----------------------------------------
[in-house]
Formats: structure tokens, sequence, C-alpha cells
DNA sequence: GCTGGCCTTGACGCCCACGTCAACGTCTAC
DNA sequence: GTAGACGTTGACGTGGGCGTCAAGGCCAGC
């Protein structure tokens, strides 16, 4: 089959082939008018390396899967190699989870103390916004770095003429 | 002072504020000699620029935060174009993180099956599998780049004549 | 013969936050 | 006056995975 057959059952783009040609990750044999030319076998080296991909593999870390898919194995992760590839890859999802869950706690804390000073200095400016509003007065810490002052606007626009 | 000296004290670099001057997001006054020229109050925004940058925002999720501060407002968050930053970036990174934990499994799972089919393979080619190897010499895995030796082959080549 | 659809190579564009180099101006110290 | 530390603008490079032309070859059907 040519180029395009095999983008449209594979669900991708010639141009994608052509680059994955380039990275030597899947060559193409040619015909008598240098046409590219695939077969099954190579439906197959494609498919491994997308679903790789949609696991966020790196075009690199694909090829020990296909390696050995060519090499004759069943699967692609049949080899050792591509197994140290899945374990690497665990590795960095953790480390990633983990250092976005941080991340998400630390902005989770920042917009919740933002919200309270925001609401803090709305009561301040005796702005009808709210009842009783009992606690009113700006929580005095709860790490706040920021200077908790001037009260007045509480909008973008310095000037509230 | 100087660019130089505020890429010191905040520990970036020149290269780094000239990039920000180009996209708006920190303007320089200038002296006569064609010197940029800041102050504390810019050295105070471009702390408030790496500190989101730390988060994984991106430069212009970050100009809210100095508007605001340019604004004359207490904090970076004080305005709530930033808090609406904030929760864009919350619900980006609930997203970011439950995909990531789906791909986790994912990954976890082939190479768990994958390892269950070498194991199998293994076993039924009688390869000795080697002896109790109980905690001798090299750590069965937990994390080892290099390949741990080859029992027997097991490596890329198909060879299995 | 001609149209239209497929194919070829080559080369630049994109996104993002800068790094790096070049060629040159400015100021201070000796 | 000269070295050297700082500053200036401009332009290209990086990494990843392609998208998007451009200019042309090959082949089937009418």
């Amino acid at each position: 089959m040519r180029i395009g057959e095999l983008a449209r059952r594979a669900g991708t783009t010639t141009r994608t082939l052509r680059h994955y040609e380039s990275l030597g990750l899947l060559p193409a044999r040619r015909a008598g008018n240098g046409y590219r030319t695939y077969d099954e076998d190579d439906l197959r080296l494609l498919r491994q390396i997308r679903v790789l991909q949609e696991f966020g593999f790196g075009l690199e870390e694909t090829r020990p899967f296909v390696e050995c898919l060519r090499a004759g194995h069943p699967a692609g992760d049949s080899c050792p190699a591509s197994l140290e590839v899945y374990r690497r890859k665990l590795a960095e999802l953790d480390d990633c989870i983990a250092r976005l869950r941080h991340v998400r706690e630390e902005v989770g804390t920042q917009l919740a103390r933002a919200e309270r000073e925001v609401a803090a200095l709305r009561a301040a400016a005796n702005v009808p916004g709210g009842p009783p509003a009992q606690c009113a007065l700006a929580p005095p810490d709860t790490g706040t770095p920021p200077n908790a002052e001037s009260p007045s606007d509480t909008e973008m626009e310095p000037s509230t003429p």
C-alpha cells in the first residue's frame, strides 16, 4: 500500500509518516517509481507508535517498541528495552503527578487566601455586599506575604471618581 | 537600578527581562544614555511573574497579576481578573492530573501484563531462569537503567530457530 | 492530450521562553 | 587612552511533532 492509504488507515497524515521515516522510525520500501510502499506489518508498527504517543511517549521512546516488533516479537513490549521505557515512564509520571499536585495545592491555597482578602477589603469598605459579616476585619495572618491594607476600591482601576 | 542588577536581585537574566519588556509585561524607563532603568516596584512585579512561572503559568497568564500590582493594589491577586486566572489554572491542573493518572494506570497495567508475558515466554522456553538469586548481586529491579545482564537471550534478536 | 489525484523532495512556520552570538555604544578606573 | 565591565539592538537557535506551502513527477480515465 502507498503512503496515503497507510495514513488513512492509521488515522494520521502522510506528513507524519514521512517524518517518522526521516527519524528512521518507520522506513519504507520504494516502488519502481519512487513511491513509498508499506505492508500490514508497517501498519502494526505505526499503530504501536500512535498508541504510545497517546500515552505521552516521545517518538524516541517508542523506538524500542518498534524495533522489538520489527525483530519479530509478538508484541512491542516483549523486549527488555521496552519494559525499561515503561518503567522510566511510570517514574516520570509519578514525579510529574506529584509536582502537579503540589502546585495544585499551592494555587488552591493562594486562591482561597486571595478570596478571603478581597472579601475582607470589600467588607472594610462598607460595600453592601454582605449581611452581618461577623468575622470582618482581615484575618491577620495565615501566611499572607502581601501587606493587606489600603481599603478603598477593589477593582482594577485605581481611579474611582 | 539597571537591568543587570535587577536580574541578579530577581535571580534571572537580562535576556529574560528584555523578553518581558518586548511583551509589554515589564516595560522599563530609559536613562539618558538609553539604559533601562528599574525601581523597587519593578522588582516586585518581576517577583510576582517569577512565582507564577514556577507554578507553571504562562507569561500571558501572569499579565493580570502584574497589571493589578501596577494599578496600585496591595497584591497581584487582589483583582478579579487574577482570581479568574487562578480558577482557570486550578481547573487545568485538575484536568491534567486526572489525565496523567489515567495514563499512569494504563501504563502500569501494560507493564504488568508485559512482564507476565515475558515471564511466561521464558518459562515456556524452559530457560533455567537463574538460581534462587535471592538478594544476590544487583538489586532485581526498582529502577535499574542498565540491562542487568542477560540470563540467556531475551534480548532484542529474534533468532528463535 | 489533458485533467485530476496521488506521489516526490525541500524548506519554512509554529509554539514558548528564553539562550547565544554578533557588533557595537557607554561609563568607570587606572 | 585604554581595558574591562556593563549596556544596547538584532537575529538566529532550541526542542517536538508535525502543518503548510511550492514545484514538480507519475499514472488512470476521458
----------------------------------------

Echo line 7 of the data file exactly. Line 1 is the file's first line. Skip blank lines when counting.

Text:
C-alpha cells in the first residue's frame, strides 16, 4: 500500500509518516517509481507508535517498541528495552503527578487566601455586599506575604471618581 | 537600578527581562544614555511573574497579576481578573492530573501484563531462569537503567530457530 | 492530450521562553 | 587612552511533532 492509504488507515497524515521515516522510525520500501510502499506489518508498527504517543511517549521512546516488533516479537513490549521505557515512564509520571499536585495545592491555597482578602477589603469598605459579616476585619495572618491594607476600591482601576 | 542588577536581585537574566519588556509585561524607563532603568516596584512585579512561572503559568497568564500590582493594589491577586486566572489554572491542573493518572494506570497495567508475558515466554522456553538469586548481586529491579545482564537471550534478536 | 489525484523532495512556520552570538555604544578606573 | 565591565539592538537557535506551502513527477480515465 502507498503512503496515503497507510495514513488513512492509521488515522494520521502522510506528513507524519514521512517524518517518522526521516527519524528512521518507520522506513519504507520504494516502488519502481519512487513511491513509498508499506505492508500490514508497517501498519502494526505505526499503530504501536500512535498508541504510545497517546500515552505521552516521545517518538524516541517508542523506538524500542518498534524495533522489538520489527525483530519479530509478538508484541512491542516483549523486549527488555521496552519494559525499561515503561518503567522510566511510570517514574516520570509519578514525579510529574506529584509536582502537579503540589502546585495544585499551592494555587488552591493562594486562591482561597486571595478570596478571603478581597472579601475582607470589600467588607472594610462598607460595600453592601454582605449581611452581618461577623468575622470582618482581615484575618491577620495565615501566611499572607502581601501587606493587606489600603481599603478603598477593589477593582482594577485605581481611579474611582 | 539597571537591568543587570535587577536580574541578579530577581535571580534571572537580562535576556529574560528584555523578553518581558518586548511583551509589554515589564516595560522599563530609559536613562539618558538609553539604559533601562528599574525601581523597587519593578522588582516586585518581576517577583510576582517569577512565582507564577514556577507554578507553571504562562507569561500571558501572569499579565493580570502584574497589571493589578501596577494599578496600585496591595497584591497581584487582589483583582478579579487574577482570581479568574487562578480558577482557570486550578481547573487545568485538575484536568491534567486526572489525565496523567489515567495514563499512569494504563501504563502500569501494560507493564504488568508485559512482564507476565515475558515471564511466561521464558518459562515456556524452559530457560533455567537463574538460581534462587535471592538478594544476590544487583538489586532485581526498582529502577535499574542498565540491562542487568542477560540470563540467556531475551534480548532484542529474534533468532528463535 | 489533458485533467485530476496521488506521489516526490525541500524548506519554512509554529509554539514558548528564553539562550547565544554578533557588533557595537557607554561609563568607570587606572 | 585604554581595558574591562556593563549596556544596547538584532537575529538566529532550541526542542517536538508535525502543518503548510511550492514545484514538480507519475499514472488512470476521458